19 16-20 July, 2012Balancing Lexicographic and Ontological Considerations 19 Base Concepts in KYOTO 297 BCs from the noun hierarchy and 578 BCs from the verb hierarchy –need work, in Domain layer –group names such as verb_change still appear though not ontological (Izquierdo et al. (2007)).

20 16-20 July, 2012Balancing Lexicographic and Ontological Considerations 20 Sample BCs in KYOTO’s MiddleLayer unit-of-measurement number color change book message food

21 16-20 July, 2012Balancing Lexicographic and Ontological Considerations 21 BCs and KYOTO In this case, the lexicon in conjunction with considerations of the application informed the population of the Middle and Domain layers of KYOTO.

22 16-20 July, 2012Balancing Lexicographic and Ontological Considerations 22 KYOTO Domain

23 16-20 July, 2012Balancing Lexicographic and Ontological Considerations 23 KYOTO Domain Sample concepts from user scenarios –fish family –coast –soil –water –breed –biodiversity

24 16-20 July, 2012Balancing Lexicographic and Ontological Considerations 24 The Lexicon & The Ontology

25 16-20 July, 2012Balancing Lexicographic and Ontological Considerations 25 is-a

26 16-20 July, 2012Balancing Lexicographic and Ontological Considerations 26 “is a” The Problem “Is-a” is ambiguous between individuals and subclasses. This can lead to confusion. For example, species terms can be confused. Kermit is-a i leptopelis vermiculatus. Leptopelis vermiculatus is-a c species. Therefore, Kermit is a species.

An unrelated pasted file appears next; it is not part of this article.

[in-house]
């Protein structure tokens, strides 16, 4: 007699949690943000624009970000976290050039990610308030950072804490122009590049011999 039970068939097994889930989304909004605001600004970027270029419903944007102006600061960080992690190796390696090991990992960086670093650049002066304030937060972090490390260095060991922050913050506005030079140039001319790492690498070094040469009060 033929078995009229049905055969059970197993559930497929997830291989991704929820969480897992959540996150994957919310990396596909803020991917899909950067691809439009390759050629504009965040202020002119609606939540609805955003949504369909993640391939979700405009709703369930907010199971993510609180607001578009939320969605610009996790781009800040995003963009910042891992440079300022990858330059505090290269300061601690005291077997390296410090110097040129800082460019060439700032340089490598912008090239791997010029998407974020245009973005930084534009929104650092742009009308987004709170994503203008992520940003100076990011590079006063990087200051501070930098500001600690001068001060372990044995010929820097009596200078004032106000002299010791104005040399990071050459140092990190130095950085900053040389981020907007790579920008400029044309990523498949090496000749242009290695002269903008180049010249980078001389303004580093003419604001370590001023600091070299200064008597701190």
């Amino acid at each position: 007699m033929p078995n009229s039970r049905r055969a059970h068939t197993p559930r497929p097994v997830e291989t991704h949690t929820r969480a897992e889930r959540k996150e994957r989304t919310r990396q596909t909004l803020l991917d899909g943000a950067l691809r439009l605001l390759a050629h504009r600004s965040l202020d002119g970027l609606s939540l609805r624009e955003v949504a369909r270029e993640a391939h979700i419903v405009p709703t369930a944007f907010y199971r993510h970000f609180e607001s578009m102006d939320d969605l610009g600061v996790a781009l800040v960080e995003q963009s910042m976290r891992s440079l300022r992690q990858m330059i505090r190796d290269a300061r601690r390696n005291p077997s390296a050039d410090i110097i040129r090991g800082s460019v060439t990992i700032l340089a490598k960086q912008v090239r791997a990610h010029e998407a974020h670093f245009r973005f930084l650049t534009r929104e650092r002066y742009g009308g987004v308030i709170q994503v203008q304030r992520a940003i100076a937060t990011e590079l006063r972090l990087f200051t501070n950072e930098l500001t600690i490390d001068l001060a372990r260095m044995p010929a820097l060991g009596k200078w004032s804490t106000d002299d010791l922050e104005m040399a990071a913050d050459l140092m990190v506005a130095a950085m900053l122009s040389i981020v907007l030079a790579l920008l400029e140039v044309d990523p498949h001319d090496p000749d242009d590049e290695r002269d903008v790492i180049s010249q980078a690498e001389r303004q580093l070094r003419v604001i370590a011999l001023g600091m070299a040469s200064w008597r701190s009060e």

27 16-20 July, 2012Balancing Lexicographic and Ontological Considerations 27 “is-a” The Rule The Rule: Every property of a class belongs to every instance of that class. Check for all inherited properties. Species are comprised of many organisms that can successfully reproduce fertile off-spring. Is Kermit comprised of many organisms that can successfully reproduce fertile off-spring?

28 16-20 July, 2012Balancing Lexicographic and Ontological Considerations 28 “is a” KYOTO’s Solution Model species terms twice! Species in the sense of a group are modeled as physical pluralities. This leptopelis vermiculatus is an instance NOT a subclass. ‘Leptopelis vermiculatus’ can also refer to a class. This is a type of organism.

29 16-20 July, 2012Balancing Lexicographic and Ontological Considerations 29 Rigid & Non-Rigid Terms

30 16-20 July, 2012Balancing Lexicographic and Ontological Considerations 30 Rigidity The Problem In ontologies and WordNet the subsumption relations are determined according to different criteria. WordNet –Hypernymy –Based on psycholinguistic data; native language speakers agree with word-use. Ontology –Subclass –Based on extention of a term, every x is a y.